Clark confusion

Garance Franke-Ruta, has a good post on Clark at Tapped which sums up a lot, I think.

Last September, I did not experience the same Wesley Clark swoon as many of my male colleagues in the press. I attribute this partly to the fact that I am female. For reasons that have not yet been fully plumbed by members of the media, women are less receptive to Clark's charms than are men. Clark has tried to counteract this female caution by proposing the most explicitly pro-family agenda in the Democratic field. Yet women voters remains more diffident than men towards Clark here in New Hampshire.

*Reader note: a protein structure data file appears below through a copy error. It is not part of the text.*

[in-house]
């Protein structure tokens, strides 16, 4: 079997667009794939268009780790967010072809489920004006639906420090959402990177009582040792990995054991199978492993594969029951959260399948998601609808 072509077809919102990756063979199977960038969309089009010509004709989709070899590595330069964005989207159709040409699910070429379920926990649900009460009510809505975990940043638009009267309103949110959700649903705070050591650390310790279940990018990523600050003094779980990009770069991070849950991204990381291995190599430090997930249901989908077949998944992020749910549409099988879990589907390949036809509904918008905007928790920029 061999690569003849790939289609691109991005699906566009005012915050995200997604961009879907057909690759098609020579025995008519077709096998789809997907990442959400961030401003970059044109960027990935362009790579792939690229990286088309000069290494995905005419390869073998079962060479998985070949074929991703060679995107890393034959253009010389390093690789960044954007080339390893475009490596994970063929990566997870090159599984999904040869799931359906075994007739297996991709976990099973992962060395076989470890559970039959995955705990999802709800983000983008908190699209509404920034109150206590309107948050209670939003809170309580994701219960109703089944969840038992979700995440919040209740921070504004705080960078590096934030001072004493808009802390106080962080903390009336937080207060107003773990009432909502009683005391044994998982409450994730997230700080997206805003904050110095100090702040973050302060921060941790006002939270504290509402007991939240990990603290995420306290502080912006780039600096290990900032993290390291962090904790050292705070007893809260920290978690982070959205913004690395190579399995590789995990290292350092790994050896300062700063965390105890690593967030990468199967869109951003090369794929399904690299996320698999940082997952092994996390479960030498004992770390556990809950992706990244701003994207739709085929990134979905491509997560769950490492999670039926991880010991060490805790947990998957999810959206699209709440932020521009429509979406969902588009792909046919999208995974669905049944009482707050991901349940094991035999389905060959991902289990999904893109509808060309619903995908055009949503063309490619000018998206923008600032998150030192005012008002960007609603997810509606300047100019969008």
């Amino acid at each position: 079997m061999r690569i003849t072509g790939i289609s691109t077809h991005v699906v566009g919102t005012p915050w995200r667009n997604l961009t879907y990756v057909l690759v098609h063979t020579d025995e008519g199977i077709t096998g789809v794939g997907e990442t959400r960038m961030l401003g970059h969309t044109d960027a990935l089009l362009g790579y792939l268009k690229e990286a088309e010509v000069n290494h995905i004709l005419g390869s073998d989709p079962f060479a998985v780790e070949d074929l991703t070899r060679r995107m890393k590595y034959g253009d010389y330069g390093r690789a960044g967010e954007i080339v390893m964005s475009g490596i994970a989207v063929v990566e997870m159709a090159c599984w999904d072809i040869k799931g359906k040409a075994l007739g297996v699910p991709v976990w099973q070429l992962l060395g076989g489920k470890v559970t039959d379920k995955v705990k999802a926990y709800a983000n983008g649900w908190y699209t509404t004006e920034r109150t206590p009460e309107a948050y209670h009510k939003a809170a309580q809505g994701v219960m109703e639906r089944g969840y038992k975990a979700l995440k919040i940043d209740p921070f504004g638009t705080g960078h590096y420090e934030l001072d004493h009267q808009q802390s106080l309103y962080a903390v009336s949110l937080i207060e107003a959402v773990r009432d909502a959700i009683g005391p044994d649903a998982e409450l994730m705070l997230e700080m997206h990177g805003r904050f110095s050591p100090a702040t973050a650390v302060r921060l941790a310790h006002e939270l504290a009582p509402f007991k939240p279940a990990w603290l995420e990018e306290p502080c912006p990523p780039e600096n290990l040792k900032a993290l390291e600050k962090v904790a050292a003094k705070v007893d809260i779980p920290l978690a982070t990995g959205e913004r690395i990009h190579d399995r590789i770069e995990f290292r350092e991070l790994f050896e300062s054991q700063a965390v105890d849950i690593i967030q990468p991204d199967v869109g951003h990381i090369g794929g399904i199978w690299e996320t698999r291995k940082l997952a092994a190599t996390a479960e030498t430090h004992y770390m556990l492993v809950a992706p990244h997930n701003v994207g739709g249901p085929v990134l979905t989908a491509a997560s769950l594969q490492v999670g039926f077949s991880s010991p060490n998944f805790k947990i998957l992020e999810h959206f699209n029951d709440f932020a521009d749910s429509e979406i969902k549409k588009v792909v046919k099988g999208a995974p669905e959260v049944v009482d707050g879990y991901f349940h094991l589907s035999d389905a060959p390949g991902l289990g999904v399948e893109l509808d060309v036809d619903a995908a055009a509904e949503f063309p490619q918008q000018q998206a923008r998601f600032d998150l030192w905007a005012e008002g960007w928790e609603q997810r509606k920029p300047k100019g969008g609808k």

I think this goes to the heart of what has always been Clark's potential downfall: the fundamental enthusiasm about his candidacy is purely theoretical. In late 2002, if you could have asked frustrated Democrats to build a fantasy candidate for the '04 election, he would look a lot like Wes Clark. He's military, he's Southern, he's attractive, he's smart, and he has dibs on Clinton people and Clinton legacy. To some extent, the buzz around Clark is still largely based on that theory. There's been a strange hollowness to his campaign, and when reporters critique his appearances now, the complaints are largely the same leveled at his announcement speech. He just doesn't appear to have come into his own as a candidate. The hypothetical Clark is still a good choice, as evidenced by his continued strength in the polls, but the damage wrought by his inability to create a unique message that transcends his resume has been heavy.


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